Low-level laser irradiation may increase flap survival, provided that an appropriate amount of energy is delivered. Laser treatment has been reported to give good results when applied to skin flaps3-8, except for Smith9, who did not find any significant effect in the use of this therapy.

The state of the art in all areas of laser therapy indicates the necessity of parameterization studies in order to determine the effectiveness of therapeutic applications.

The current challenge for researchers in laser therapy is to find the appropriate parameters (wavelength, output power, emission mode, spot size and shape of the laser beam, length of irradiation, and applied technique) for the therapeutic application to be effective, whether at high or low power, or in photodynamic therapy10-14.

To the best of our knowledge, the evaluation of the viability of random-pattern skin flaps in the rat after 670 nm laser treatment at different therapeutic doses has not been carried out by any other researcher, and this provided the motivation for this study.

The purpose of this study was to investigate the effects of different irradiation doses of a 670 nm low-power diode laser on the viability of random-pattern skin flaps in the rat.

 

Methods

This study was submitted to Research Ethics Committee of the Paulista University and approved certification is register by protocol 008/2011.

The use of laboratory animals followed the ethical code for animal experimentation of the Council for International Organization of Medical Sciences, the norms of Brazilian Society of Science at Laboratory's Animal (SBCAL-COBEA) and the current national legislation about procedures to use animals experimentation (Federal Law 11,794 on October 9th, 2008). Forty adult male Wistar rats (Rattus norvegicus albinus), weighing between 251 and 358g, were used in the study.

In the present study, a low-power diode laser model Physiolux Dual (BIOSETIndústria de Tecnologia Eletrônica Ltda, Rio Claro, SP, Brazil) was used, emitting red light at 670 nm, with an output power of 30 mW and laser beam diameter of 0.028 cm2. Supplies included tracing paper, felt-tip pen, medical-surgical materials and a template made to ensure uniformity in the application of low-level laser.

All 40 rats were housed in individual cages in a temperature-controlled environment (21ºC), on a 12:12 hour light-dark cycle, and fed standard rat chow and water ad libitum. The rats were randomized into 4 groups of 10 animals each, and the animals in the groups were subjected to the following procedures:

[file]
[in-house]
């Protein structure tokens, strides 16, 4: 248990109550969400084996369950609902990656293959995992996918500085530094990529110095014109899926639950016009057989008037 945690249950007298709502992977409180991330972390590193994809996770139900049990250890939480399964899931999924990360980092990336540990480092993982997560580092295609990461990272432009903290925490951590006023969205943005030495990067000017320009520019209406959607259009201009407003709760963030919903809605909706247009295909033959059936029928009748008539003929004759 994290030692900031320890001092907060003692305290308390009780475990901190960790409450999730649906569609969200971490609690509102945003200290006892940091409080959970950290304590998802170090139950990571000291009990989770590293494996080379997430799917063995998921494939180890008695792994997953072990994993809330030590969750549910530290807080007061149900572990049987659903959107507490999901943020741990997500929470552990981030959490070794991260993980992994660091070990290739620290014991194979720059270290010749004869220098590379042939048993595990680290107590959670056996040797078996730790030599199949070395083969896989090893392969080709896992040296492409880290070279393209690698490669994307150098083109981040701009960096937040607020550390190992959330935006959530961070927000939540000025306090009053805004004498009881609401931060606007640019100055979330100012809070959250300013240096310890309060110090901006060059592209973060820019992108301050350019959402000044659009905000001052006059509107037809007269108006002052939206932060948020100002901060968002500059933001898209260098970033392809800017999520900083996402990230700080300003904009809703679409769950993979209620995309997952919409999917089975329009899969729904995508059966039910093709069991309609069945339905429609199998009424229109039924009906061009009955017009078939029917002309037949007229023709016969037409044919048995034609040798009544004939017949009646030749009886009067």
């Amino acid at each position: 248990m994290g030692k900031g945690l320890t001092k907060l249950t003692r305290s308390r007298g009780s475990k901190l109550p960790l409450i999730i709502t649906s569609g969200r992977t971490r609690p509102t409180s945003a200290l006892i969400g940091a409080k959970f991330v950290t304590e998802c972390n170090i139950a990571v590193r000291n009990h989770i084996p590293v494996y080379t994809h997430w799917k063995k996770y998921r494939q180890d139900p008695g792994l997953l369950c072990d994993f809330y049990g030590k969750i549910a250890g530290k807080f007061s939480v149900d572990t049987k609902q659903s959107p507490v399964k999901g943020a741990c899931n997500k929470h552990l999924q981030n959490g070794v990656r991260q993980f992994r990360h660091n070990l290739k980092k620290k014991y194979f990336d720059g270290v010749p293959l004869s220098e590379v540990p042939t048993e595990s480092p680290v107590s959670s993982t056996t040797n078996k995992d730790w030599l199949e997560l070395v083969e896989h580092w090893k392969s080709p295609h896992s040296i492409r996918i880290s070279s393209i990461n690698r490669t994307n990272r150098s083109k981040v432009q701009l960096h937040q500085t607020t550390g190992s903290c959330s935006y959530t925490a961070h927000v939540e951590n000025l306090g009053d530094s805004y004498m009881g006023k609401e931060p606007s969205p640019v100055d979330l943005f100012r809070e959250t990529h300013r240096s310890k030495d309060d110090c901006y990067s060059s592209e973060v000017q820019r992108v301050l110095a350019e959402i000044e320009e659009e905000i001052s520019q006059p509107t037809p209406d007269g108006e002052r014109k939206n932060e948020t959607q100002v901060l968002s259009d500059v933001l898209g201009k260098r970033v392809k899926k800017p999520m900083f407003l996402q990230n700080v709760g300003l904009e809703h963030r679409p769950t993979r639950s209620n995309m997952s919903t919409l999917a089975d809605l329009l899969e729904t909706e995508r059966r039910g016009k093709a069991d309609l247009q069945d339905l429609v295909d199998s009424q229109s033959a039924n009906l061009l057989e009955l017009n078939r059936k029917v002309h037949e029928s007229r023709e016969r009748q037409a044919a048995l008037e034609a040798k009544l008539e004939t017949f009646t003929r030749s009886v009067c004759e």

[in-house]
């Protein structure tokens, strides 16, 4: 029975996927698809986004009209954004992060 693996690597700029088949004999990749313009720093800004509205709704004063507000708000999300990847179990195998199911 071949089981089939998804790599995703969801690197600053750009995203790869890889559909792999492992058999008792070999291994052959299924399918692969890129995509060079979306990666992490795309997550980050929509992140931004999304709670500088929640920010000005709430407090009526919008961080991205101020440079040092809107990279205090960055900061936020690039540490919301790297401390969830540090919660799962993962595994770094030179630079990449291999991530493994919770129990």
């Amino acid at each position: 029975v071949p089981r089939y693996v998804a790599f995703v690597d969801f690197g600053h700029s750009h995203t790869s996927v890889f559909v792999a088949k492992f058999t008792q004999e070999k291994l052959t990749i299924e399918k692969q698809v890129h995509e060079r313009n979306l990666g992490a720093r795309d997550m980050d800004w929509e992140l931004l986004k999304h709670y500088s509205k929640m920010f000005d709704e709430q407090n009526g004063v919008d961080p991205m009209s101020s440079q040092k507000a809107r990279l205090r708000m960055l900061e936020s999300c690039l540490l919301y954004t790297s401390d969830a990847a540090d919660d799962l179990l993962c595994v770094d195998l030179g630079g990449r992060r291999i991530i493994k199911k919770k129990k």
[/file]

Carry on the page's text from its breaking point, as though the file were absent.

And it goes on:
Group 1 (G1) – A random-pattern skin flap was created and exposed to sham irradiation (control group);

Group 2 (G2) - A random-pattern skin flap was created and exposed to 670 nm laser irradiation at an energy density of 2.14 J/cm2 for 2s, delivering 0.06 J per point;

Group 3 (G3) – A random-pattern skin flap was created and exposed to 670 nm laser irradiation at an energy density of 5.36 J/cm2 for 5s, delivering 0.15 J per point;

Group 2 (G4) - A random-pattern skin flap was created and exposed to 670 nm laser irradiation at an energy density of 20.36 J/cm2 for 19 s, delivering 0.57 J per point.

The animals were anesthetized with tiletamine hydrochloride and zolazepam hydrochloride (25 mg/kg, intraperitoneally). Following anesthesia, the rats were placed on a flat surface with legs extended and their backs were shaved. The skin flap was outlined with a surgical skin marker considering the inferior angles of the scapula and the bones of the pelvic girdle as anatomical limits (Figure 1).

 

 

After, a 10 x 4-cm, cranially-based, random-pattern, dorsal skin flap was elevated in all groups according to the procedures described by McFarlane15 (Figure 2).

 

 

The effects of different doses of 670 nm diode laser on skin flap survival in rats

The flap consisted of superficial fascia, panniculus carnosus, subcutaneous tissue and skin. Once the flap was elevated, a plastic barrier (film F1) was cut to shape and placed between the superficial fascia and the superficial muscle layer to prevent revascularization of the flap from the recipient bed. The flap was returned to its original position and sutured in place with 25 simple interrupted 4-0 monofilament nylon sutures15 (Figure 3).